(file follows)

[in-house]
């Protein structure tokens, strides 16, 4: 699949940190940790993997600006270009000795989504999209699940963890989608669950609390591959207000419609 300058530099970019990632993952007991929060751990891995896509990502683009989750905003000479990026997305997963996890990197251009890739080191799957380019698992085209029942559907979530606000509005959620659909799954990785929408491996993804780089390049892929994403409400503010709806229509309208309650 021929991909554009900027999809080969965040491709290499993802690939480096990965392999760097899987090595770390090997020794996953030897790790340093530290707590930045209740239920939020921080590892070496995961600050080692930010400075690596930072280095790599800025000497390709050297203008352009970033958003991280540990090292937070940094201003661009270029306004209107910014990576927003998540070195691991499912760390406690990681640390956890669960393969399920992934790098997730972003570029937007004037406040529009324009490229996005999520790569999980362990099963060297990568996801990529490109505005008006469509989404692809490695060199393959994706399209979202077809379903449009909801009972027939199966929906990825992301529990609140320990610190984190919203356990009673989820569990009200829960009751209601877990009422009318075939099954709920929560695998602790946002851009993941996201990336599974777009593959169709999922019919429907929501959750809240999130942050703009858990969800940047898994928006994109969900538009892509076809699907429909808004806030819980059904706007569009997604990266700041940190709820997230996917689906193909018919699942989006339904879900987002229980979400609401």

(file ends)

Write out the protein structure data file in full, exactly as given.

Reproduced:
[in-house]
């Protein structure tokens, strides 16, 4: 699949940190940790993997600006270009000795989504999209699940963890989608669950609390591959207000419609 300058530099970019990632993952007991929060751990891995896509990502683009989750905003000479990026997305997963996890990197251009890739080191799957380019698992085209029942559907979530606000509005959620659909799954990785929408491996993804780089390049892929994403409400503010709806229509309208309650 021929991909554009900027999809080969965040491709290499993802690939480096990965392999760097899987090595770390090997020794996953030897790790340093530290707590930045209740239920939020921080590892070496995961600050080692930010400075690596930072280095790599800025000497390709050297203008352009970033958003991280540990090292937070940094201003661009270029306004209107910014990576927003998540070195691991499912760390406690990681640390956890669960393969399920992934790098997730972003570029937007004037406040529009324009490229996005999520790569999980362990099963060297990568996801990529490109505005008006469509989404692809490695060199393959994706399209979202077809379903449009909801009972027939199966929906990825992301529990609140320990610190984190919203356990009673989820569990009200829960009751209601877990009422009318075939099954709920929560695998602790946002851009993941996201990336599974777009593959169709999922019919429907929501959750809240999130942050703009858990969800940047898994928006994109969900538009892509076809699907429909808004806030819980059904706007569009997604990266700041940190709820997230996917689906193909018919699942989006339904879900987002229980979400609401």